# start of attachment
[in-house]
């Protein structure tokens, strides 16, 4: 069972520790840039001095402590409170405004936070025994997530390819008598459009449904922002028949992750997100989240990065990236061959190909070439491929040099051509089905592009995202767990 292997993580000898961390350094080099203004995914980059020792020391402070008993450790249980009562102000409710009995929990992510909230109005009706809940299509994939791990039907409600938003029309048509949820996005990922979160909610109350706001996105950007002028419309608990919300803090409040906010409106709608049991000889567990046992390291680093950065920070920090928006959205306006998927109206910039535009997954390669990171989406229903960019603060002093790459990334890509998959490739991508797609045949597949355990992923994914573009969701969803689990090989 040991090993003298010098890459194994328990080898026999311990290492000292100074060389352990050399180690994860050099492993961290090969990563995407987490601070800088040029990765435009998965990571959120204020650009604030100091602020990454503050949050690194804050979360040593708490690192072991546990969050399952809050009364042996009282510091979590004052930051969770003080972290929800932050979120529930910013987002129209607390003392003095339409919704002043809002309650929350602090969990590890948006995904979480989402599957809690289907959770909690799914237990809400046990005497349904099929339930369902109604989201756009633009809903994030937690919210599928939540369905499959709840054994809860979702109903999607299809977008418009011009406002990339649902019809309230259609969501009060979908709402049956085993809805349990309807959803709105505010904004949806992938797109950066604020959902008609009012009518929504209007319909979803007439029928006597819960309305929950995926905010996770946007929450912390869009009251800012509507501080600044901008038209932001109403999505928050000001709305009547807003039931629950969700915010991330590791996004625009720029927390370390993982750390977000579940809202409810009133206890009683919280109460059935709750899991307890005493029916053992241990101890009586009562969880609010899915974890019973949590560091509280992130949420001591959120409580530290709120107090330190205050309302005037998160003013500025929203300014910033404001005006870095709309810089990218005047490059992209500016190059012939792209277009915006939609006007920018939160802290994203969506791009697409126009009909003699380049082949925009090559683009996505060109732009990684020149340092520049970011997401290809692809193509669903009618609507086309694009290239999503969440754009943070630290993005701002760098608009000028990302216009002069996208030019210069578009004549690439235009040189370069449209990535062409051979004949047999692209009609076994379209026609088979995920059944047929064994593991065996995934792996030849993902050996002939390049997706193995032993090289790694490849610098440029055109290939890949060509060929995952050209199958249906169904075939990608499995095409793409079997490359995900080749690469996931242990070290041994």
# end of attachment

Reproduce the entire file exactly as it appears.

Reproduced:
[in-house]
């Protein structure tokens, strides 16, 4: 069972520790840039001095402590409170405004936070025994997530390819008598459009449904922002028949992750997100989240990065990236061959190909070439491929040099051509089905592009995202767990 292997993580000898961390350094080099203004995914980059020792020391402070008993450790249980009562102000409710009995929990992510909230109005009706809940299509994939791990039907409600938003029309048509949820996005990922979160909610109350706001996105950007002028419309608990919300803090409040906010409106709608049991000889567990046992390291680093950065920070920090928006959205306006998927109206910039535009997954390669990171989406229903960019603060002093790459990334890509998959490739991508797609045949597949355990992923994914573009969701969803689990090989 040991090993003298010098890459194994328990080898026999311990290492000292100074060389352990050399180690994860050099492993961290090969990563995407987490601070800088040029990765435009998965990571959120204020650009604030100091602020990454503050949050690194804050979360040593708490690192072991546990969050399952809050009364042996009282510091979590004052930051969770003080972290929800932050979120529930910013987002129209607390003392003095339409919704002043809002309650929350602090969990590890948006995904979480989402599957809690289907959770909690799914237990809400046990005497349904099929339930369902109604989201756009633009809903994030937690919210599928939540369905499959709840054994809860979702109903999607299809977008418009011009406002990339649902019809309230259609969501009060979908709402049956085993809805349990309807959803709105505010904004949806992938797109950066604020959902008609009012009518929504209007319909979803007439029928006597819960309305929950995926905010996770946007929450912390869009009251800012509507501080600044901008038209932001109403999505928050000001709305009547807003039931629950969700915010991330590791996004625009720029927390370390993982750390977000579940809202409810009133206890009683919280109460059935709750899991307890005493029916053992241990101890009586009562969880609010899915974890019973949590560091509280992130949420001591959120409580530290709120107090330190205050309302005037998160003013500025929203300014910033404001005006870095709309810089990218005047490059992209500016190059012939792209277009915006939609006007920018939160802290994203969506791009697409126009009909003699380049082949925009090559683009996505060109732009990684020149340092520049970011997401290809692809193509669903009618609507086309694009290239999503969440754009943070630290993005701002760098608009000028990302216009002069996208030019210069578009004549690439235009040189370069449209990535062409051979004949047999692209009609076994379209026609088979995920059944047929064994593991065996995934792996030849993902050996002939390049997706193995032993090289790694490849610098440029055109290939890949060509060929995952050209199958249906169904075939990608499995095409793409079997490359995900080749690469996931242990070290041994």